However, light is useless of course if we aren’t out there using it. Get up early!
By Aaron Raisey
Last week we introduced the idea of workflow as the production line for your photos. This week we’ll continue that theme with some editing and storage options.
Once we have removed all the pictures that we don’t want and have the ‘keepers’ organized in our library, we can turn to editing. How much time you spend on each picture largely depends on two questions – how good the initial photograph is, and how creative you want to be. You will find that as your photography develops, you will spend less time tweaking pictures. Of course, sometimes we want to get a special look from a picture (black & white for example) so we might need to take a little more time trying to achieve that.
Many editors allow you to apply a range of changes you have made on one picture, to others. For example if you altered the exposure and color saturation on one image you could apply those exact changes to other images easily by a simple ‘drag and drop’ or ‘copy and paste’ operation. Be careful though, this is only really useful when the initial pictures have very similar characteristics. Other aspects of a photograph that might need adjusting are things like rotation and crop. Often an image can benefit from a slight rotation – to make the horizon level for example. Many photographers often experiment with different ‘crops’ (trimming the images in various ways) to improve on, or provide a different composition. Once you are satisfied with your images, they can be saved or exported as JPG files to share or print.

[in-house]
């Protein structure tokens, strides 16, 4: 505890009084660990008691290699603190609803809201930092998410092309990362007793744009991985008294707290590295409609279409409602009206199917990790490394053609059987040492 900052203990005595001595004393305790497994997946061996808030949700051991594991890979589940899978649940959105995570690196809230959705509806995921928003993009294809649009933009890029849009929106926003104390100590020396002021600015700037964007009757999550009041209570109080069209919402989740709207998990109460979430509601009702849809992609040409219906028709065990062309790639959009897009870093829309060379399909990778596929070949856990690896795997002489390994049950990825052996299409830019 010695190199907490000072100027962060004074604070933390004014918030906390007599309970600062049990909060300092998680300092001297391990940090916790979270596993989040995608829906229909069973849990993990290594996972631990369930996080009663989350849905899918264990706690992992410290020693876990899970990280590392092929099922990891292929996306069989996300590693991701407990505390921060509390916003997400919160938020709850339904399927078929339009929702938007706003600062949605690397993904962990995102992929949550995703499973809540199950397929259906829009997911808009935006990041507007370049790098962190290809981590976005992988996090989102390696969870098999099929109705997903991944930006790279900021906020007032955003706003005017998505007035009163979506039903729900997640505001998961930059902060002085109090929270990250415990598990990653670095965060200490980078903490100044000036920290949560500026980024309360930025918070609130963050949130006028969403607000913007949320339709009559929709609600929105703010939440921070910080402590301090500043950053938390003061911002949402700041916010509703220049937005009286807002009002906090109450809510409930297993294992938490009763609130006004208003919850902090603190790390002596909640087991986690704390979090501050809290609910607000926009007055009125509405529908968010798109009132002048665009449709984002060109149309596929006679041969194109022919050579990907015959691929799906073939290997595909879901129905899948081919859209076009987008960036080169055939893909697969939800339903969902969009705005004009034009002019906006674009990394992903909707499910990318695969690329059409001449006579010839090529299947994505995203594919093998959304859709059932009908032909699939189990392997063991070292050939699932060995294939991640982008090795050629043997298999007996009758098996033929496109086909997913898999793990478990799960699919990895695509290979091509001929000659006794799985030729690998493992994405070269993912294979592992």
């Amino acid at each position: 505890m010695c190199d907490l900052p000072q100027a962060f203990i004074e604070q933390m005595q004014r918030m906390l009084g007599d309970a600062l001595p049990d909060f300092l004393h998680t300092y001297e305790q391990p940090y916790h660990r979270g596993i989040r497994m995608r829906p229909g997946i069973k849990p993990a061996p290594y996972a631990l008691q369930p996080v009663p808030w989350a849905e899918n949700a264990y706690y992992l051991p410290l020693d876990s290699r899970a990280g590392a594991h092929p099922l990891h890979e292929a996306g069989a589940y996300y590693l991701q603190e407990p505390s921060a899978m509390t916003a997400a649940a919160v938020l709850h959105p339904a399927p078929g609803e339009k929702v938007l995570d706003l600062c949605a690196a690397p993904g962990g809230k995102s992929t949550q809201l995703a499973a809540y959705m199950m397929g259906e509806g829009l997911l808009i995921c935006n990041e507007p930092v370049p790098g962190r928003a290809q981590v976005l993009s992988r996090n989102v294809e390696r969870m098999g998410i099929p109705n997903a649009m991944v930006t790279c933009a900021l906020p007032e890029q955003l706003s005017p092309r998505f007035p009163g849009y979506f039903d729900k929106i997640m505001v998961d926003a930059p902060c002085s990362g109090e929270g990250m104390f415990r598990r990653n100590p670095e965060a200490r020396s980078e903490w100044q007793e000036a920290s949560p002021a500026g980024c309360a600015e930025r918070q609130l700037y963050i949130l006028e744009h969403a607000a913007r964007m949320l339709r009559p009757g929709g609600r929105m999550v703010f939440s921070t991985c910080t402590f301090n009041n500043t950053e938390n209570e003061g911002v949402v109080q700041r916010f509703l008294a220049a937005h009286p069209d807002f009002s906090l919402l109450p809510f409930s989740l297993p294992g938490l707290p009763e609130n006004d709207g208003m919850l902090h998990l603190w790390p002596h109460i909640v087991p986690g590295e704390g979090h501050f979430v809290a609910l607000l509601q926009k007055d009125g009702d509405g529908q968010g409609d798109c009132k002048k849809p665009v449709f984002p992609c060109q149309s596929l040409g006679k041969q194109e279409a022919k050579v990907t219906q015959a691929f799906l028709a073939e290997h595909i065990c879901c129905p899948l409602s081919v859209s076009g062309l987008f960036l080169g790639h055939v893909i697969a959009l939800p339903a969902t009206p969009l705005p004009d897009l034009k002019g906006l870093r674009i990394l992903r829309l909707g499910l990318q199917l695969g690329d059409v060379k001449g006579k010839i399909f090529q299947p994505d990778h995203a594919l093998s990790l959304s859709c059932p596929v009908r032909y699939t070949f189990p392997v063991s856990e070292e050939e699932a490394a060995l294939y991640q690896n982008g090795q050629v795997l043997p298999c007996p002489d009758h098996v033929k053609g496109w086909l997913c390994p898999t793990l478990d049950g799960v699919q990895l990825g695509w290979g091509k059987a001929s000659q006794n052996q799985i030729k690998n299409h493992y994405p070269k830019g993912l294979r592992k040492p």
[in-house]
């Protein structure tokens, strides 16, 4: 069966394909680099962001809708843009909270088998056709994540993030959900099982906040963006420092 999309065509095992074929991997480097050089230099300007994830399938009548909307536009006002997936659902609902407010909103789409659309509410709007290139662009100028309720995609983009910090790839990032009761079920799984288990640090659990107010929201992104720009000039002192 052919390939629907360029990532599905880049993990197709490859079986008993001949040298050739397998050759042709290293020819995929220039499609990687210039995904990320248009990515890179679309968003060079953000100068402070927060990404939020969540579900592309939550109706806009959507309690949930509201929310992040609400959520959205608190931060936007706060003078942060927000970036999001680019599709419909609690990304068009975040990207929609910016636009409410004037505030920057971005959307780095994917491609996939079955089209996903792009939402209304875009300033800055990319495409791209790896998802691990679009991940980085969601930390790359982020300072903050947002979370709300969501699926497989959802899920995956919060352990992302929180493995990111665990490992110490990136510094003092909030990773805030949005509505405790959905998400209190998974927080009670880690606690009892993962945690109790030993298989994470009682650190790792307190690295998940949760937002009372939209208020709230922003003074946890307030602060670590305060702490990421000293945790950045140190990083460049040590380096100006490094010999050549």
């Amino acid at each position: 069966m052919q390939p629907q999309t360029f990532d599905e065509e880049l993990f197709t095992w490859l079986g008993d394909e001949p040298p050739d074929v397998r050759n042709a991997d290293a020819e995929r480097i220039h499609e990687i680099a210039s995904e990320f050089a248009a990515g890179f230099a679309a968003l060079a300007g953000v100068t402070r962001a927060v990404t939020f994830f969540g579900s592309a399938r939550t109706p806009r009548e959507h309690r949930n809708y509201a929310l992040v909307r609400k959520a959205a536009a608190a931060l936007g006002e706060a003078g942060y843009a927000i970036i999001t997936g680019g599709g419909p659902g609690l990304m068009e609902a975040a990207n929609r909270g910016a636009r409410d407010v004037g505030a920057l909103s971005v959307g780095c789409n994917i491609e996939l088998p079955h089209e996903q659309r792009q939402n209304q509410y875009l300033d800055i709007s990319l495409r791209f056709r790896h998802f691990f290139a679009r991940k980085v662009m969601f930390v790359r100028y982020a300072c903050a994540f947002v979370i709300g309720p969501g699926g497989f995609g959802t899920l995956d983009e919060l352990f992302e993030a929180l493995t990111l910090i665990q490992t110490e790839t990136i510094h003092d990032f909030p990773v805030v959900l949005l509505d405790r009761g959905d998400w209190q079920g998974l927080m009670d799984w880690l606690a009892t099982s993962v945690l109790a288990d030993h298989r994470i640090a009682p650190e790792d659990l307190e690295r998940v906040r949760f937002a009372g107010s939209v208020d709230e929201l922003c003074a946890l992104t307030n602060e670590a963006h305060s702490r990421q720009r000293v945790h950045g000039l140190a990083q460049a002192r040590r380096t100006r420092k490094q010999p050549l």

So what do we do with our pictures once we have them looking the way we want and have shared them with family and friends?? Most people want to keep them, and usually we just let them accumulate on our hard drives. This leads to storage issues. How can we get around this?? Do you have to choose whether to delete your precious photos or mp3 files?? And what if your computer crashes?? The good news is there is an answer, but the bad news is that you’ll need to invest a little more money.
Many photographers utilize a dedicated external hard drive. It’s a good option, they are very portable and you can buy a lot of storage space. Hard drives can still crash though, or get coffee spilt on them. Another choice is to purchase a DVD burner with which you can make permanent back-ups of your photos. A better option is to do both. You can have portable and convenient access to your pictures and maintain permanent copies should anything unfortunate happen.
Ultimately though, the best way to spend less time in front of the computer is to improve your photography. The better your pictures are when you depress that shutter, the less time you will spend trying to make them look right at home, and the best way to improve your photography is to take more pictures and evaluate them critically. Get out there.